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Biden knows healing the US means addressing pandemic and economy first


As President Joe Biden said in his inaugural address, “To restore the soul and secure the future of America, requires so much more than words, it requires the most elusive of all things in a democracy, unity.” Yet Biden also knows that to gain the trust of more Americans, and help unify the country, his immediate focus must be ending the pandemic and economic crisis. This is of course good policy. But it is also Biden’s fundamental political strategy.

Competent, urgent action by the federal government working with states, localities, businesses and civil society, is crucial to solving the pandemic and rebuilding the economy. This is deeply ironic since the recent attacks on the U.S. Capitol were the logical end point of decades of relentless demonizing of government, as even the Wall Street Journal’s Gerald Seib noted recently. Indeed, we are now learning that elements of the Republican Attorneys General Association itself seem to have supported and inflamed the Capitol riot.

Over time, Biden’s hope is that by delivering for average Americans he can gain widespread political support and trust from the still-decisive American political middle. It may also begin to “lower the temperature” of today’s hyper-partisan passions, as Biden phrased it, passions which are now more virulent than at any point since the Civil War.

In remarks a few days after the Capitol attack, Biden made this case emphatically: “I’m focused on the virus, the vaccine and economic growth,” he said. “What the Congress decides to do [on impeachment] is for them to decide. But,” he added quickly, “they’re going to have to hit the ground running” on ending the pandemic and improving the economy.

Last week, Biden announced a $1.9 trillion pandemic-relief stimulus package that includes a huge ramp up of vaccine distribution and inoculation, $1,400 checks for all qualifying Americans, an extension of employment insurance funding, and small business relief for millions of struggling firms.

“People are really, really, really in desperate shape,” Biden said: more than 400,000 of our people have died from COVID-19; tens of millions have lost their jobs, and millions their businesses — and millions more are isolated, scared and wondering where rent money and food money will come from when the last stimulus money runs out. In contrast, Donald Trump deliberately politicized protective measures like mask wearing and social distancing, leading to many more infections and deaths.

But trust in government is alarmingly low. A September poll found that only 20 percent of Americans trusted the federal government. But this may have been a response to Trump’s incompetence and deliberate fomenting of Americans to distrust each other. A brand new survey last week by the Washington Post finds that 49 percent of Americans trust Joe Biden. But this number is still down from the 61 percent who trusted Barack Obama.

This new data supports the notion that Biden must win back trust in government which has been purposefully undermined by Republicans for decades as a political strategy.

Replacing Donald Trump with Joe Biden, even by a narrow margin, was a good start in improving our government, but make no mistake: The 147 Congressional Republicans, including eight Senators, who supported Trump’s attempt to overturn the election results knew Trump was inciting violence and potential insurrection, yet they sought only to exploit it for their own political gain. These are the most disgraceful actions by a president in history; he has rightly been impeached for it, but it’s also the worst by members of Congress in our lifetimes.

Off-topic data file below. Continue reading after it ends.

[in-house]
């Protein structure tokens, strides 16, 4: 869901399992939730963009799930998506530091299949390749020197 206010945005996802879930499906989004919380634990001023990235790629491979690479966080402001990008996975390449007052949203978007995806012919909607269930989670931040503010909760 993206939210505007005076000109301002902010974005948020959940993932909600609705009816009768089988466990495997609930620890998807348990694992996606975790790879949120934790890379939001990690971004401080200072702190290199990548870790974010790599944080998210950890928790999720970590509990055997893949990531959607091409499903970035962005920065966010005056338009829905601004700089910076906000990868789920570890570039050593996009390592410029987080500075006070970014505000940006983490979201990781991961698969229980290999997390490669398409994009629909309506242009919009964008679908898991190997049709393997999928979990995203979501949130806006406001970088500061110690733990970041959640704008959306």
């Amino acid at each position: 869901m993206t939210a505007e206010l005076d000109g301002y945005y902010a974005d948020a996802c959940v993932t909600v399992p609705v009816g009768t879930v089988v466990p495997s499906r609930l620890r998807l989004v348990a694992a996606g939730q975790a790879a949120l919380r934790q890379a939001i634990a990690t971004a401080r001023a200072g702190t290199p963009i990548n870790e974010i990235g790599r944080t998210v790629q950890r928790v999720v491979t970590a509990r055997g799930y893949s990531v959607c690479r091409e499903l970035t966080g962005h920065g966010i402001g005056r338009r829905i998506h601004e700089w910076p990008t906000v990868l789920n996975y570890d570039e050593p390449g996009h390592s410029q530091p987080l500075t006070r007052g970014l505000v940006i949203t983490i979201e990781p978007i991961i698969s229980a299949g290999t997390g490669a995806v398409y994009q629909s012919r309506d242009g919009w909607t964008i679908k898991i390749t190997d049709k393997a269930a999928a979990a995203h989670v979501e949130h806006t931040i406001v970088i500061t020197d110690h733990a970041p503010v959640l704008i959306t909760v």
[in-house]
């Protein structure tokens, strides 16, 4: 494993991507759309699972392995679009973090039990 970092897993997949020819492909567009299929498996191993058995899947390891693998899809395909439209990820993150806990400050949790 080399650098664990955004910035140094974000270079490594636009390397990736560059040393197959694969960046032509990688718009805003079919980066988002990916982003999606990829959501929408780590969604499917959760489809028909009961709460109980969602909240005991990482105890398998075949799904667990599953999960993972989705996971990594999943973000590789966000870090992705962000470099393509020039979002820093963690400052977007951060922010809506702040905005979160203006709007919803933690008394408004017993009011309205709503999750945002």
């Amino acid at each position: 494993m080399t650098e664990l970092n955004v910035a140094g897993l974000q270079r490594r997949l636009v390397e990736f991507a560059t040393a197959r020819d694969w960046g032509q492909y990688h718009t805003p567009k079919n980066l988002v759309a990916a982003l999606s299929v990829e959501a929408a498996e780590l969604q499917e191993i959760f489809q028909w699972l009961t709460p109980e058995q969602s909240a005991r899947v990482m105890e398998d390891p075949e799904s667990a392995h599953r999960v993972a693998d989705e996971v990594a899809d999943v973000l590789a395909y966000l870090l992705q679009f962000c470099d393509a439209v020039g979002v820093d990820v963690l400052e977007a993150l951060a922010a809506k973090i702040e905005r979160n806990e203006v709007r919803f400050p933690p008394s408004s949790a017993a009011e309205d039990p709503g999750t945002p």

Many Americans, including millions of Republicans, must be hoping that the terrible events at the Capitol will finally break the fever of demonization, conspiracies and hatred. Maybe now Republicans and Democrats can look each other in the eye and say — “this has gone way too far. We must talk to each other, discuss our disagreements, work together to build back better and make American great again.”  But it is sobering to reflect that nearly half of Republicans surveyed after the assault on the Capitol supported it.

As the Civil War loomed, in his first inaugural address, President Lincoln said, “We are not enemies, but friends. We must not be enemies. Though passion may have strained, it must not break our bonds of affection.” Lincoln was right then, and now, but he still could not prevent the war. Today, we must bring out the “better angles of our natures” that both Lincoln and now Biden invoked, while we still have time.

Joe Biden understands this. In his inaugural address, he urged that we view each other “not as adversaries, but as neighbors, treating each other with dignity and respect.” But first President Biden knows he must prove that he cares about helping all Americans, “even those who didn’t vote for me,” so that all Americans are open to the unifying “path forward” he envisions.           

Paul Bledsoe is president of Bledsoe & Associates, a policy and communications consultancy, a lecturer at American University’s Center for Environmental Policy and a strategic advisor at the Progressive Policy Institute. He served as staff member in the U.S. House, Senate Finance Committee, Interior Department and on President Bill Clinton’s White House climate change task force. He also served on the executive council of Clean Energy for Biden, a group of more than 5,000 clean energy experts and professionals who supported Joe Biden for president.

Tags Barack Obama biden administration Bill Clinton Capitol attack Capitol riot coronavirus economy coronavirus pandemic coronavirus relief checks COVID-19 deaths COVID-19 recession Donald Trump Joe Biden trust in government

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